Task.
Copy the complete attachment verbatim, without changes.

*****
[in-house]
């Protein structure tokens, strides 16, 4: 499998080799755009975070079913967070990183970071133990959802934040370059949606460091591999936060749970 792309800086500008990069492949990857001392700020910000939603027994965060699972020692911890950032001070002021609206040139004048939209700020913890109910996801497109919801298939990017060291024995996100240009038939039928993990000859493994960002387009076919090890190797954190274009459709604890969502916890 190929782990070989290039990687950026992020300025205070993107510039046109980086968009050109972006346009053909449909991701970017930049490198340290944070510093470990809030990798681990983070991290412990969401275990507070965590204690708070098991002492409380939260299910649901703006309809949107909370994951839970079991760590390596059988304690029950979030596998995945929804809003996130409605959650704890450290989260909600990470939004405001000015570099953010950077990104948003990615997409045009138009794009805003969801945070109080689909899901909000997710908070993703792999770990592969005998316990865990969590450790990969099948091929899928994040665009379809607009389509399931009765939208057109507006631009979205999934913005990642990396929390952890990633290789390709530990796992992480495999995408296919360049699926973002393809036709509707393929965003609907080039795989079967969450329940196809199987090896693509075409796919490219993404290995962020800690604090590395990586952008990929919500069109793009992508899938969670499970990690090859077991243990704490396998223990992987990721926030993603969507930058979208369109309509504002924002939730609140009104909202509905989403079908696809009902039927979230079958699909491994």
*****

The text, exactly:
[in-house]
């Protein structure tokens, strides 16, 4: 499998080799755009975070079913967070990183970071133990959802934040370059949606460091591999936060749970 792309800086500008990069492949990857001392700020910000939603027994965060699972020692911890950032001070002021609206040139004048939209700020913890109910996801497109919801298939990017060291024995996100240009038939039928993990000859493994960002387009076919090890190797954190274009459709604890969502916890 190929782990070989290039990687950026992020300025205070993107510039046109980086968009050109972006346009053909449909991701970017930049490198340290944070510093470990809030990798681990983070991290412990969401275990507070965590204690708070098991002492409380939260299910649901703006309809949107909370994951839970079991760590390596059988304690029950979030596998995945929804809003996130409605959650704890450290989260909600990470939004405001000015570099953010950077990104948003990615997409045009138009794009805003969801945070109080689909899901909000997710908070993703792999770990592969005998316990865990969590450790990969099948091929899928994040665009379809607009389509399931009765939208057109507006631009979205999934913005990642990396929390952890990633290789390709530990796992992480495999995408296919360049699926973002393809036709509707393929965003609907080039795989079967969450329940196809199987090896693509075409796919490219993404290995962020800690604090590395990586952008990929919500069109793009992508899938969670499970990690090859077991243990704490396998223990992987990721926030993603969507930058979208369109309509504002924002939730609140009104909202509905989403079908696809009902039927979230079958699909491994």